• Paul Cocksedge explains: 'I've been fascinated for a long time by the various properties of light: how it emanates, how it diffuses, bends, reflects, and scatters. With these EL sheets I've been able to explore much further the idea of light as a flat object, as something touchable and malleable - not housed in a glass bulb or a neon strip, but an object you can bend and twist - and almost see it come alive in your hands...'
    Bourrasque, City Council of Lyon, France

    Paul Cocksedge explains: 'I've been fascinated for a long time by the various properties of light: how it emanates, how it diffuses, bends, reflects, and scatters. With these EL sheets I've been able to explore much further the idea of light as a flat object, as something touchable and malleable - not housed in a glass bulb or a neon strip, but an object you can bend and twist - and almost see it come alive in your hands...'

  • Paul Cocksedge explains: 'I've been fascinated for a long time by the various properties of light: how it emanates, how it diffuses, bends, reflects, and scatters. With these EL sheets I've been able to explore much further the idea of light as a flat object, as something touchable and malleable - not housed in a glass bulb or a neon strip, but an object you can bend and twist - and almost see it come alive in your hands...'
    Bourrasque, City Council of Lyon, France

    Paul Cocksedge explains: 'I've been fascinated for a long time by the various properties of light: how it emanates, how it diffuses, bends, reflects, and scatters. With these EL sheets I've been able to explore much further the idea of light as a flat object, as something touchable and malleable - not housed in a glass bulb or a neon strip, but an object you can bend and twist - and almost see it come alive in your hands...'

  • Paul Cocksedge explains: 'I've been fascinated for a long time by the various properties of light: how it emanates, how it diffuses, bends, reflects, and scatters. With these EL sheets I've been able to explore much further the idea of light as a flat object, as something touchable and malleable - not housed in a glass bulb or a neon strip, but an object you can bend and twist - and almost see it come alive in your hands...'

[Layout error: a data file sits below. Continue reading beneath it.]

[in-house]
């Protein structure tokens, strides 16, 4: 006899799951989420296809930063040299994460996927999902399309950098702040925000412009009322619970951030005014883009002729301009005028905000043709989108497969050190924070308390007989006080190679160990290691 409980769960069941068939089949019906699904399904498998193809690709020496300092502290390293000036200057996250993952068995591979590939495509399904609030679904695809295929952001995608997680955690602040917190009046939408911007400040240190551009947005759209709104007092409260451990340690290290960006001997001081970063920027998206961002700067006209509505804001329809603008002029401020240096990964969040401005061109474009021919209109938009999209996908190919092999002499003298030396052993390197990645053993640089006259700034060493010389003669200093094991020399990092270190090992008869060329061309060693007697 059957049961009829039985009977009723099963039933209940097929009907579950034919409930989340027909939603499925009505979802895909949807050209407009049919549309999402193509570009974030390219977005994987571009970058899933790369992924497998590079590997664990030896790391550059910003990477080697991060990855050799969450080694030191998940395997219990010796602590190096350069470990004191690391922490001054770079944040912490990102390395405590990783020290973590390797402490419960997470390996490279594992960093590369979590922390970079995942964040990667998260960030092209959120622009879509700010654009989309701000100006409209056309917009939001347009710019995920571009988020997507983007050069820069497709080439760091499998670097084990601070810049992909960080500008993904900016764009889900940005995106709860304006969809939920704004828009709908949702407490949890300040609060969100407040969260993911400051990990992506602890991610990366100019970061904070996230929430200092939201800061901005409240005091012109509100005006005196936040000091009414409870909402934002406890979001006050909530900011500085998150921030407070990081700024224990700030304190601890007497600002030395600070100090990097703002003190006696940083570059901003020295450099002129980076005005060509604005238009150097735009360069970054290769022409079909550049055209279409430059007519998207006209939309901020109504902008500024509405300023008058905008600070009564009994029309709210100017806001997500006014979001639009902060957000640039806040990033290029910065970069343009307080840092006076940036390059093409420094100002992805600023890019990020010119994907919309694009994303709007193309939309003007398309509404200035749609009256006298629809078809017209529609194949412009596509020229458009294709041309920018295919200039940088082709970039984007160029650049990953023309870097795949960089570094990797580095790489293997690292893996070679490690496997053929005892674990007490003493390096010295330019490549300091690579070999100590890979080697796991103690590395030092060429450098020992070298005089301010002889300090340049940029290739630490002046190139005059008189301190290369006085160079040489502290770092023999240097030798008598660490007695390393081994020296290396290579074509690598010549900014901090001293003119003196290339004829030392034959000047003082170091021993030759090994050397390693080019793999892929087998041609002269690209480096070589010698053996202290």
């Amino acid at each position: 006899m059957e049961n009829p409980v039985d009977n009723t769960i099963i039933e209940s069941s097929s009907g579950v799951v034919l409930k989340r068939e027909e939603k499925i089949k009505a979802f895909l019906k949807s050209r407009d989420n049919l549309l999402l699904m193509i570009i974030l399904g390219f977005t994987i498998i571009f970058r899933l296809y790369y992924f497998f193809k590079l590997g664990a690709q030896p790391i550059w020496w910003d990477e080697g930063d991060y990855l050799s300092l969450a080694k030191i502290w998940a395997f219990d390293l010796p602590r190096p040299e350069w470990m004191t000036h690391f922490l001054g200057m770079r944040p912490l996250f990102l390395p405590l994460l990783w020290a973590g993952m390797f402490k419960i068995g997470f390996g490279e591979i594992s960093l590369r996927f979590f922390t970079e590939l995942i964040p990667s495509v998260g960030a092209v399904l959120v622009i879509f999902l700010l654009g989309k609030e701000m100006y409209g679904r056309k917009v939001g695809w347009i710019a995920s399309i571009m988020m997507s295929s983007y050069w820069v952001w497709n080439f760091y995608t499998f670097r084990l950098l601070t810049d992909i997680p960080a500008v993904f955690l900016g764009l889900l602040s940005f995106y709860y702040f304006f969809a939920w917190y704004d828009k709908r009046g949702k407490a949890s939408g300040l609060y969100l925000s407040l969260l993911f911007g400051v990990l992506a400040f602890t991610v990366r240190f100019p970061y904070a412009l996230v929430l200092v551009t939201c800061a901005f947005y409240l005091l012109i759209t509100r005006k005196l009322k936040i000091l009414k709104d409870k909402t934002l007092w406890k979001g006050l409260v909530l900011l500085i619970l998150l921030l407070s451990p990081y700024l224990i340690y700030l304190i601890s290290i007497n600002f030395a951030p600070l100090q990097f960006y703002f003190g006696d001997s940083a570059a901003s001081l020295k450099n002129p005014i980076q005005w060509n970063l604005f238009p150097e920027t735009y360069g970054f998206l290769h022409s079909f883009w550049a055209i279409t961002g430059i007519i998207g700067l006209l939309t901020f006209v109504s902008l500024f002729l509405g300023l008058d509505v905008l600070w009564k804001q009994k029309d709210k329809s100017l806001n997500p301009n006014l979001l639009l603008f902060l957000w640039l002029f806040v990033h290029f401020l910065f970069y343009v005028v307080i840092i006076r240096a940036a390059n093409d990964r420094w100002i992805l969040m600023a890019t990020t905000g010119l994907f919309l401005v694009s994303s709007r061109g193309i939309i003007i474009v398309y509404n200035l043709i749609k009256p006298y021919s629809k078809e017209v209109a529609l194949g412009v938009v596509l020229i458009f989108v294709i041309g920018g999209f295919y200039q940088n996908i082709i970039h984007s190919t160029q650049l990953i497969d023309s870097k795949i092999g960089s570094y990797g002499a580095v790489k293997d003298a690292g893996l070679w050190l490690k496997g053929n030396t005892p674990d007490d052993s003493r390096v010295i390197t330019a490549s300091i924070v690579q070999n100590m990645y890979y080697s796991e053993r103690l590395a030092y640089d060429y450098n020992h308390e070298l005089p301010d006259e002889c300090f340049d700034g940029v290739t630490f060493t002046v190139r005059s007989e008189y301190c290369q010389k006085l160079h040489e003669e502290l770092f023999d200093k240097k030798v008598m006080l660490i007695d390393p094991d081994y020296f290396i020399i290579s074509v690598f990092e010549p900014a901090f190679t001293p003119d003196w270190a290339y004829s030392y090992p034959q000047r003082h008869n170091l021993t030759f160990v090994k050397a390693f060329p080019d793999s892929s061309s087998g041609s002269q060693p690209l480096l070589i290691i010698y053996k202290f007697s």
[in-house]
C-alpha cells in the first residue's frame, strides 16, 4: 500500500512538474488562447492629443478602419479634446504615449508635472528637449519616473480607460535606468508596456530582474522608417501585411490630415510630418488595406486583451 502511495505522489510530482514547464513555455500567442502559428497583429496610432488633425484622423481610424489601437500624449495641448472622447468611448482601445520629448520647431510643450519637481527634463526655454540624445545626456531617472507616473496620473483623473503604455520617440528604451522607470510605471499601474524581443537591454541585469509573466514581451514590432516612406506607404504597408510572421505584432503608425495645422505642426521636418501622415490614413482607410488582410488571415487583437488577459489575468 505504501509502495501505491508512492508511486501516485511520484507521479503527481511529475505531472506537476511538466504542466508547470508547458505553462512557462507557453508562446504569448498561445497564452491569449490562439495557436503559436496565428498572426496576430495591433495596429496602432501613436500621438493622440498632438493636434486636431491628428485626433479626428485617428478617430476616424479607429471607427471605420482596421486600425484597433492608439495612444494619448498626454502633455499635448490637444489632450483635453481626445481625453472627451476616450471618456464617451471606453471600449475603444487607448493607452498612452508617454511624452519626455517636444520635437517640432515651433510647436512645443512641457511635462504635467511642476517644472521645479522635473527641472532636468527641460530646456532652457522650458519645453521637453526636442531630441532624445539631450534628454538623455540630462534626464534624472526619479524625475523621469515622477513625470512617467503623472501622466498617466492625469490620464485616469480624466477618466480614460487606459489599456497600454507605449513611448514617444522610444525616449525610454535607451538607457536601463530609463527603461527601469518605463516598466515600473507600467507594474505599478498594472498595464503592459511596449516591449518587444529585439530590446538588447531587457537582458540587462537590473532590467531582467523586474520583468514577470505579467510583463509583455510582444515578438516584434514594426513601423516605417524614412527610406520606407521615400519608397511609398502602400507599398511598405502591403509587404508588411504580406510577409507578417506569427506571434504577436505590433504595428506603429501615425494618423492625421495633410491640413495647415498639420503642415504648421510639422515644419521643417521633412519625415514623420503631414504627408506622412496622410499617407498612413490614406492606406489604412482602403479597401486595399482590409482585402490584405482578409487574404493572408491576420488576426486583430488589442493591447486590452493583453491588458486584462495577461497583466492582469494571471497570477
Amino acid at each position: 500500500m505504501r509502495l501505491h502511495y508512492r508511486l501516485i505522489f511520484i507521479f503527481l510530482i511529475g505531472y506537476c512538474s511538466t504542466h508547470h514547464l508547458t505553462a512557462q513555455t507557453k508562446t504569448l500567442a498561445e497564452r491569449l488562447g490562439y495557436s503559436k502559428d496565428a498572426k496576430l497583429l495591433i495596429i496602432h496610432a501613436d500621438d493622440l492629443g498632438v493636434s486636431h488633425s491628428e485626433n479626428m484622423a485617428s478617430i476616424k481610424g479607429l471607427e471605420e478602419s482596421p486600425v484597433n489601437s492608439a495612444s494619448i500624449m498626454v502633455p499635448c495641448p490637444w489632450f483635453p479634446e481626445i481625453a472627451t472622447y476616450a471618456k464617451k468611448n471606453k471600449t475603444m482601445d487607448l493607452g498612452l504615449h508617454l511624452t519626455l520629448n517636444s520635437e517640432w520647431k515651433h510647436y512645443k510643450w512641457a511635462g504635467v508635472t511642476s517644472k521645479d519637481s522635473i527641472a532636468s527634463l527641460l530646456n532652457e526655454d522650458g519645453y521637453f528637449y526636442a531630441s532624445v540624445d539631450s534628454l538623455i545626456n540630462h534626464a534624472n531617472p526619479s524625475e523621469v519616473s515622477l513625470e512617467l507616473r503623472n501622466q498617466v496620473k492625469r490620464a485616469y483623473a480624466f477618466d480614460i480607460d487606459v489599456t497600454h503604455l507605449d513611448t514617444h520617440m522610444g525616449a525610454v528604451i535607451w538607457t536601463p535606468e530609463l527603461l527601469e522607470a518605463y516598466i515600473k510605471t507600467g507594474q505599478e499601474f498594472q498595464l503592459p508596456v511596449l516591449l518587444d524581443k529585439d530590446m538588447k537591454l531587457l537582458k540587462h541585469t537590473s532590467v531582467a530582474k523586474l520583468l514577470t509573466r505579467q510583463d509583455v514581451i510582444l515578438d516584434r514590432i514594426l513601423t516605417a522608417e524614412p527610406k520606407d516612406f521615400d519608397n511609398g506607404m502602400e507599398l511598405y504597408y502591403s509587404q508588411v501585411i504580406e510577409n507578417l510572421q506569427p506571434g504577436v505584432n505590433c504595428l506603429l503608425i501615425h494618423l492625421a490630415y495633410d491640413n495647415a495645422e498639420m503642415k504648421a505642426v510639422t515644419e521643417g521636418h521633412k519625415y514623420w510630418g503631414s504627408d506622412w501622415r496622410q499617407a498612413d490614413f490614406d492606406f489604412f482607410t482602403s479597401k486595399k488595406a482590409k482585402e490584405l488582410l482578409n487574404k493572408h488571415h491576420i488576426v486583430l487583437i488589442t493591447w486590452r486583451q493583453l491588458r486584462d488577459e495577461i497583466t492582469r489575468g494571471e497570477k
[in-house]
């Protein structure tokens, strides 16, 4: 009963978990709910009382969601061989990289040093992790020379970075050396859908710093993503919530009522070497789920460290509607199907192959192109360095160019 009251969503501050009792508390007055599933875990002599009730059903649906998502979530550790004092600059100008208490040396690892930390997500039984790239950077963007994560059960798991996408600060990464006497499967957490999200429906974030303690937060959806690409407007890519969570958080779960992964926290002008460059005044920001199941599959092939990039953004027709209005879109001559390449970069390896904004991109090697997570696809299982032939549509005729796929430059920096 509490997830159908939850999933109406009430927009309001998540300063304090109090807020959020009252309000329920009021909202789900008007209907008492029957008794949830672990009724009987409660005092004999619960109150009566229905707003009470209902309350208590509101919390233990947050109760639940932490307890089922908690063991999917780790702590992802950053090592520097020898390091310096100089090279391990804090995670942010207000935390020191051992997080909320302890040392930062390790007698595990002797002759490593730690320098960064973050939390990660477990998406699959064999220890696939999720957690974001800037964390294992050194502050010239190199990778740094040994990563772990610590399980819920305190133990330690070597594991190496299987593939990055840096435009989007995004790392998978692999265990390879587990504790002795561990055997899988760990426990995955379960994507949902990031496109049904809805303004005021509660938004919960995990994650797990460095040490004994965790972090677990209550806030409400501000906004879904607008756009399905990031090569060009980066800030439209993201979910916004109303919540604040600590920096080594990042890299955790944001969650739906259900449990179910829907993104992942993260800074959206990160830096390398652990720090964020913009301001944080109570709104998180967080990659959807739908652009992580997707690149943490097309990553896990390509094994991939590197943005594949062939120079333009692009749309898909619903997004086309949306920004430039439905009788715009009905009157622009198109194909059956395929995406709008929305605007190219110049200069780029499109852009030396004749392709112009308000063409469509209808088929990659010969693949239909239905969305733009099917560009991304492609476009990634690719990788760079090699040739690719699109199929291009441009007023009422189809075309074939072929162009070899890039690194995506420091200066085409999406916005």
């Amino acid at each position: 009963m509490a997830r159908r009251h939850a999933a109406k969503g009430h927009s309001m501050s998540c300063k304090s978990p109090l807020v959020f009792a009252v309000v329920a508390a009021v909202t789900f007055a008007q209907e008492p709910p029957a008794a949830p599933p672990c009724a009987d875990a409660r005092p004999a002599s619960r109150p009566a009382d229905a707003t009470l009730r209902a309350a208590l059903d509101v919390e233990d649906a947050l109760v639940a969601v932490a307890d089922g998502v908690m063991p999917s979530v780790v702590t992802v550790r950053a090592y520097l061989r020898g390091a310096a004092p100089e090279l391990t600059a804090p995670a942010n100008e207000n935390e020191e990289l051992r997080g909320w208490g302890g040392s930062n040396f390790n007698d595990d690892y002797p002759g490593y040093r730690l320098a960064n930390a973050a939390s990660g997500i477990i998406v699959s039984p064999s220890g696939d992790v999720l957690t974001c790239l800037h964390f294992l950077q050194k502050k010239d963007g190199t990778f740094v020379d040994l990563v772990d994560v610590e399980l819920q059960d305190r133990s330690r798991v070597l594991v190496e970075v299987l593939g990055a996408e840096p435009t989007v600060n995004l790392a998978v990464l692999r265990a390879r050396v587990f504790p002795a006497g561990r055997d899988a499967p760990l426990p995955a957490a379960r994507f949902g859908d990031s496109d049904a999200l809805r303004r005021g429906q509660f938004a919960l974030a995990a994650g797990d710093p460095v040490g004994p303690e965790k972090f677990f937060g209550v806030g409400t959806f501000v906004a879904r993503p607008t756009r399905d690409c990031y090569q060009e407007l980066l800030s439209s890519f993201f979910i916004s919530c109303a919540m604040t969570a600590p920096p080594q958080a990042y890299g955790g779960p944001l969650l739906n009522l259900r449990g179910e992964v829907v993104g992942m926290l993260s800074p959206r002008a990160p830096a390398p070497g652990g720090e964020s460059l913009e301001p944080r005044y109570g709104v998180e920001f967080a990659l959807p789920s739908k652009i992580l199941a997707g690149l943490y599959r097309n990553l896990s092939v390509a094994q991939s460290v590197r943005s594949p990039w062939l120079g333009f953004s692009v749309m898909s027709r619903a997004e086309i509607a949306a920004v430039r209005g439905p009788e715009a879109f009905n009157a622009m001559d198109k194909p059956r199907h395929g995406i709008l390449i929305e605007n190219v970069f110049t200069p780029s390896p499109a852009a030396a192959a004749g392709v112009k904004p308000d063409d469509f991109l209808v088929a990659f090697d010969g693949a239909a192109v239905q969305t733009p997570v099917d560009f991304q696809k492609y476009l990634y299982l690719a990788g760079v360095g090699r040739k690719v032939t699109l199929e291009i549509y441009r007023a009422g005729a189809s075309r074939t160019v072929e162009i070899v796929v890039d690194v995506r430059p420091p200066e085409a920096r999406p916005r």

Bourrasque, City Council of Lyon, France

    Paul Cocksedge explains: 'I've been fascinated for a long time by the various properties of light: how it emanates, how it diffuses, bends, reflects, and scatters. With these EL sheets I've been able to explore much further the idea of light as a flat object, as something touchable and malleable - not housed in a glass bulb or a neon strip, but an object you can bend and twist - and almost see it come alive in your hands...'

  • Paul Cocksedge explains: 'People and the way they connect are integral to this piece. When couples move to the stage and kiss, their act of kissing activates a light sequence in the canopy above and illuminates it. With high tech installations there can sometimes be a disconnect, but with KISS it’s people’s touch that brings the technology to life.'
    KISS, City Council of Milan, Italy

    Paul Cocksedge explains: 'People and the way they connect are integral to this piece. When couples move to the stage and kiss, their act of kissing activates a light sequence in the canopy above and illuminates it. With high tech installations there can sometimes be a disconnect, but with KISS it’s people’s touch that brings the technology to life.'

  • Paul Cocksedge explains: 'People and the way they connect are integral to this piece. When couples move to the stage and kiss, their act of kissing activates a light sequence in the canopy above and illuminates it. With high tech installations there can sometimes be a disconnect, but with KISS it’s people’s touch that brings the technology to life.'
    KISS, City Council of Milan, Italy

    Paul Cocksedge explains: 'People and the way they connect are integral to this piece. When couples move to the stage and kiss, their act of kissing activates a light sequence in the canopy above and illuminates it. With high tech installations there can sometimes be a disconnect, but with KISS it’s people’s touch that brings the technology to life.'